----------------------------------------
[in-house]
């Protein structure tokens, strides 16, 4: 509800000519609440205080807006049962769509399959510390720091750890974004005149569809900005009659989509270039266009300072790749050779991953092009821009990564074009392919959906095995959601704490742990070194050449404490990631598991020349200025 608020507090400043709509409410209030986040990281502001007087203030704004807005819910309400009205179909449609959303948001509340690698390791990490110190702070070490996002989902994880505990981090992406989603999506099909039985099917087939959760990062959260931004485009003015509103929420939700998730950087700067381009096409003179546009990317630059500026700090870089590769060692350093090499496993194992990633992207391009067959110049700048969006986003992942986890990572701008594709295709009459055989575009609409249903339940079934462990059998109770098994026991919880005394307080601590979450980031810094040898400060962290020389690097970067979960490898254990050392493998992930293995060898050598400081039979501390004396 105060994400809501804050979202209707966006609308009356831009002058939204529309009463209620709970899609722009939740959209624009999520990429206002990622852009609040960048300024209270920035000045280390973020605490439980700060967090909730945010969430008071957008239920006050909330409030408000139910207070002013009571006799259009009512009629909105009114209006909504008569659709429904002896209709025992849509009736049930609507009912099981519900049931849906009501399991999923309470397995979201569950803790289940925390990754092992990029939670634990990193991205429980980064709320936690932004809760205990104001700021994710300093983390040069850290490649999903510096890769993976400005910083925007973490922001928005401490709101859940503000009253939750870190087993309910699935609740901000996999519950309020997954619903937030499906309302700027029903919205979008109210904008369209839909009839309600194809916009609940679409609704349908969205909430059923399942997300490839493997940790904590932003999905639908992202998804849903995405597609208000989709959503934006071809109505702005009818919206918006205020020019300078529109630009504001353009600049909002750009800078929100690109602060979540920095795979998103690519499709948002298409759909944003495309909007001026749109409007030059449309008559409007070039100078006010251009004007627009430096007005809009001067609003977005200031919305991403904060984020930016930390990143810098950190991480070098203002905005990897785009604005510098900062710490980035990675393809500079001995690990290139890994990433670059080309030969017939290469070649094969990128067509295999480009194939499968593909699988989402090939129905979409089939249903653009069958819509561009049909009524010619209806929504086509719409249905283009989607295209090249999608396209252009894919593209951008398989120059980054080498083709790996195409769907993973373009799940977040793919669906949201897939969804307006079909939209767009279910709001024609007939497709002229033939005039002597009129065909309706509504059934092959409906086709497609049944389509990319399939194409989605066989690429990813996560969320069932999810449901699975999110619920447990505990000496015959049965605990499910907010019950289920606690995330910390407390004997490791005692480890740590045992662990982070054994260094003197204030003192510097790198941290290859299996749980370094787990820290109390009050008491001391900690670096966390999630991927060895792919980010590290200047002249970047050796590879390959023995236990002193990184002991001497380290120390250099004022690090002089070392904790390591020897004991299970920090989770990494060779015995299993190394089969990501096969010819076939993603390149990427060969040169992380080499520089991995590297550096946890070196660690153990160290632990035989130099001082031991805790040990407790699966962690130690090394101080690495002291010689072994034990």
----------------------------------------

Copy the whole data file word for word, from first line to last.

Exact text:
[in-house]
């Protein structure tokens, strides 16, 4: 509800000519609440205080807006049962769509399959510390720091750890974004005149569809900005009659989509270039266009300072790749050779991953092009821009990564074009392919959906095995959601704490742990070194050449404490990631598991020349200025 608020507090400043709509409410209030986040990281502001007087203030704004807005819910309400009205179909449609959303948001509340690698390791990490110190702070070490996002989902994880505990981090992406989603999506099909039985099917087939959760990062959260931004485009003015509103929420939700998730950087700067381009096409003179546009990317630059500026700090870089590769060692350093090499496993194992990633992207391009067959110049700048969006986003992942986890990572701008594709295709009459055989575009609409249903339940079934462990059998109770098994026991919880005394307080601590979450980031810094040898400060962290020389690097970067979960490898254990050392493998992930293995060898050598400081039979501390004396 105060994400809501804050979202209707966006609308009356831009002058939204529309009463209620709970899609722009939740959209624009999520990429206002990622852009609040960048300024209270920035000045280390973020605490439980700060967090909730945010969430008071957008239920006050909330409030408000139910207070002013009571006799259009009512009629909105009114209006909504008569659709429904002896209709025992849509009736049930609507009912099981519900049931849906009501399991999923309470397995979201569950803790289940925390990754092992990029939670634990990193991205429980980064709320936690932004809760205990104001700021994710300093983390040069850290490649999903510096890769993976400005910083925007973490922001928005401490709101859940503000009253939750870190087993309910699935609740901000996999519950309020997954619903937030499906309302700027029903919205979008109210904008369209839909009839309600194809916009609940679409609704349908969205909430059923399942997300490839493997940790904590932003999905639908992202998804849903995405597609208000989709959503934006071809109505702005009818919206918006205020020019300078529109630009504001353009600049909002750009800078929100690109602060979540920095795979998103690519499709948002298409759909944003495309909007001026749109409007030059449309008559409007070039100078006010251009004007627009430096007005809009001067609003977005200031919305991403904060984020930016930390990143810098950190991480070098203002905005990897785009604005510098900062710490980035990675393809500079001995690990290139890994990433670059080309030969017939290469070649094969990128067509295999480009194939499968593909699988989402090939129905979409089939249903653009069958819509561009049909009524010619209806929504086509719409249905283009989607295209090249999608396209252009894919593209951008398989120059980054080498083709790996195409769907993973373009799940977040793919669906949201897939969804307006079909939209767009279910709001024609007939497709002229033939005039002597009129065909309706509504059934092959409906086709497609049944389509990319399939194409989605066989690429990813996560969320069932999810449901699975999110619920447990505990000496015959049965605990499910907010019950289920606690995330910390407390004997490791005692480890740590045992662990982070054994260094003197204030003192510097790198941290290859299996749980370094787990820290109390009050008491001391900690670096966390999630991927060895792919980010590290200047002249970047050796590879390959023995236990002193990184002991001497380290120390250099004022690090002089070392904790390591020897004991299970920090989770990494060779015995299993190394089969990501096969010819076939993603390149990427060969040169992380080499520089991995590297550096946890070196660690153990160290632990035989130099001082031991805790040990407790699966962690130690090394101080690495002291010689072994034990």